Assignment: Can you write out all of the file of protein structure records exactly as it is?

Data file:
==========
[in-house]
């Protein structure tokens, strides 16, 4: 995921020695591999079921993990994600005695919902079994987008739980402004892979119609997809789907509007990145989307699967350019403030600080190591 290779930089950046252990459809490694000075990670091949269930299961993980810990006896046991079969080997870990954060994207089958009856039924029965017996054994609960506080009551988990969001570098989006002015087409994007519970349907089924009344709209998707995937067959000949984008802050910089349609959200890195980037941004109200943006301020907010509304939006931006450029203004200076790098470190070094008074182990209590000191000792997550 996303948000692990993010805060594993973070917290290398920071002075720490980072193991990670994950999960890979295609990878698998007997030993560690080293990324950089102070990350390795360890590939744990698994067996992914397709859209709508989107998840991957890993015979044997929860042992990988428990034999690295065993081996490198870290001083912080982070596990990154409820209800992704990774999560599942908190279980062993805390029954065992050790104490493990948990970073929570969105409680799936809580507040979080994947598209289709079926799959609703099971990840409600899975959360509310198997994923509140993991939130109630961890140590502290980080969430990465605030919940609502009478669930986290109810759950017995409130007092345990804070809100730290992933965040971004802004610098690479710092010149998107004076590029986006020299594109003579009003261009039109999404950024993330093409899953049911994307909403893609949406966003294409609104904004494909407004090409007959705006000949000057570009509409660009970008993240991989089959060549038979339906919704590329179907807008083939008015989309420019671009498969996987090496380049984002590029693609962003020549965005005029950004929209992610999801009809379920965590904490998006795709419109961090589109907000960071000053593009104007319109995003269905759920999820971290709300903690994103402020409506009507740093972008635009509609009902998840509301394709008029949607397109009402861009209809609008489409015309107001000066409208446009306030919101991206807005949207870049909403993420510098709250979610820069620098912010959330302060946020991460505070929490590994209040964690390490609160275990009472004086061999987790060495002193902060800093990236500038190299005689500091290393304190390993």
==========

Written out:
[in-house]
């Protein structure tokens, strides 16, 4: 995921020695591999079921993990994600005695919902079994987008739980402004892979119609997809789907509007990145989307699967350019403030600080190591 290779930089950046252990459809490694000075990670091949269930299961993980810990006896046991079969080997870990954060994207089958009856039924029965017996054994609960506080009551988990969001570098989006002015087409994007519970349907089924009344709209998707995937067959000949984008802050910089349609959200890195980037941004109200943006301020907010509304939006931006450029203004200076790098470190070094008074182990209590000191000792997550 996303948000692990993010805060594993973070917290290398920071002075720490980072193991990670994950999960890979295609990878698998007997030993560690080293990324950089102070990350390795360890590939744990698994067996992914397709859209709508989107998840991957890993015979044997929860042992990988428990034999690295065993081996490198870290001083912080982070596990990154409820209800992704990774999560599942908190279980062993805390029954065992050790104490493990948990970073929570969105409680799936809580507040979080994947598209289709079926799959609703099971990840409600899975959360509310198997994923509140993991939130109630961890140590502290980080969430990465605030919940609502009478669930986290109810759950017995409130007092345990804070809100730290992933965040971004802004610098690479710092010149998107004076590029986006020299594109003579009003261009039109999404950024993330093409899953049911994307909403893609949406966003294409609104904004494909407004090409007959705006000949000057570009509409660009970008993240991989089959060549038979339906919704590329179907807008083939008015989309420019671009498969996987090496380049984002590029693609962003020549965005005029950004929209992610999801009809379920965590904490998006795709419109961090589109907000960071000053593009104007319109995003269905759920999820971290709300903690994103402020409506009507740093972008635009509609009902998840509301394709008029949607397109009402861009209809609008489409015309107001000066409208446009306030919101991206807005949207870049909403993420510098709250979610820069620098912010959330302060946020991460505070929490590994209040964690390490609160275990009472004086061999987790060495002193902060800093990236500038190299005689500091290393304190390993």